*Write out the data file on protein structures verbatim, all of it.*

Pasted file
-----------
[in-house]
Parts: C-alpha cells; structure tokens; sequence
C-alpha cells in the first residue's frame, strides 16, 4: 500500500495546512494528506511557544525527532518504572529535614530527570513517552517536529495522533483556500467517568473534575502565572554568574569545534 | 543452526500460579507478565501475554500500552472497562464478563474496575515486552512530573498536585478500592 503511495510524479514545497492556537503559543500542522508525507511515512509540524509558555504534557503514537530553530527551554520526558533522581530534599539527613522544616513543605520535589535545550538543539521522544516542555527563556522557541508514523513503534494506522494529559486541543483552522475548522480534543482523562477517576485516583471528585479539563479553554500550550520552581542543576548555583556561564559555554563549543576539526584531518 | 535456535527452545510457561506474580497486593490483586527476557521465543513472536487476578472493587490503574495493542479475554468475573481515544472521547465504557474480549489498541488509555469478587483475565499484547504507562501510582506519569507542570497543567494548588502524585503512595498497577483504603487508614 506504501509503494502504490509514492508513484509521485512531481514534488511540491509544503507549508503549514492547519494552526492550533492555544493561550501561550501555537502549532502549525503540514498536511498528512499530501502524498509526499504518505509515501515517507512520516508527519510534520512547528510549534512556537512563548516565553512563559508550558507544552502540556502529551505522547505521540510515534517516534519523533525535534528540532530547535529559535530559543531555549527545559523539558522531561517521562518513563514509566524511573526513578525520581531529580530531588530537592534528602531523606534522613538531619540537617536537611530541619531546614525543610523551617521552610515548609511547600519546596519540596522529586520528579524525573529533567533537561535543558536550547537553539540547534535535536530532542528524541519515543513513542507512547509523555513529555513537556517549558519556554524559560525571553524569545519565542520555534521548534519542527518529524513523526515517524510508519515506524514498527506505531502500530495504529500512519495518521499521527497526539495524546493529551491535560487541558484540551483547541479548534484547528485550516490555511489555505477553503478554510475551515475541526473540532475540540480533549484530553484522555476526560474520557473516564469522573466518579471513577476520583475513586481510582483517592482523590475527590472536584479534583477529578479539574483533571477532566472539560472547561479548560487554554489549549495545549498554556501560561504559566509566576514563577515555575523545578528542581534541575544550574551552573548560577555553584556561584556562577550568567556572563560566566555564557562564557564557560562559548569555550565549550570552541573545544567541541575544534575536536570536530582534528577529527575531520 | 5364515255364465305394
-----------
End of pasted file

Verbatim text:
[in-house]
Parts: C-alpha cells; structure tokens; sequence
C-alpha cells in the first residue's frame, strides 16, 4: 500500500495546512494528506511557544525527532518504572529535614530527570513517552517536529495522533483556500467517568473534575502565572554568574569545534 | 543452526500460579507478565501475554500500552472497562464478563474496575515486552512530573498536585478500592 503511495510524479514545497492556537503559543500542522508525507511515512509540524509558555504534557503514537530553530527551554520526558533522581530534599539527613522544616513543605520535589535545550538543539521522544516542555527563556522557541508514523513503534494506522494529559486541543483552522475548522480534543482523562477517576485516583471528585479539563479553554500550550520552581542543576548555583556561564559555554563549543576539526584531518 | 535456535527452545510457561506474580497486593490483586527476557521465543513472536487476578472493587490503574495493542479475554468475573481515544472521547465504557474480549489498541488509555469478587483475565499484547504507562501510582506519569507542570497543567494548588502524585503512595498497577483504603487508614 506504501509503494502504490509514492508513484509521485512531481514534488511540491509544503507549508503549514492547519494552526492550533492555544493561550501561550501555537502549532502549525503540514498536511498528512499530501502524498509526499504518505509515501515517507512520516508527519510534520512547528510549534512556537512563548516565553512563559508550558507544552502540556502529551505522547505521540510515534517516534519523533525535534528540532530547535529559535530559543531555549527545559523539558522531561517521562518513563514509566524511573526513578525520581531529580530531588530537592534528602531523606534522613538531619540537617536537611530541619531546614525543610523551617521552610515548609511547600519546596519540596522529586520528579524525573529533567533537561535543558536550547537553539540547534535535536530532542528524541519515543513513542507512547509523555513529555513537556517549558519556554524559560525571553524569545519565542520555534521548534519542527518529524513523526515517524510508519515506524514498527506505531502500530495504529500512519495518521499521527497526539495524546493529551491535560487541558484540551483547541479548534484547528485550516490555511489555505477553503478554510475551515475541526473540532475540540480533549484530553484522555476526560474520557473516564469522573466518579471513577476520583475513586481510582483517592482523590475527590472536584479534583477529578479539574483533571477532566472539560472547561479548560487554554489549549495545549498554556501560561504559566509566576514563577515555575523545578528542581534541575544550574551552573548560577555553584556561584556562577550568567556572563560566566555564557562564557564557560562559548569555550565549550570552541573545544567541541575544534575536536570536530582534528577529527575531520 | 5364515255364465305394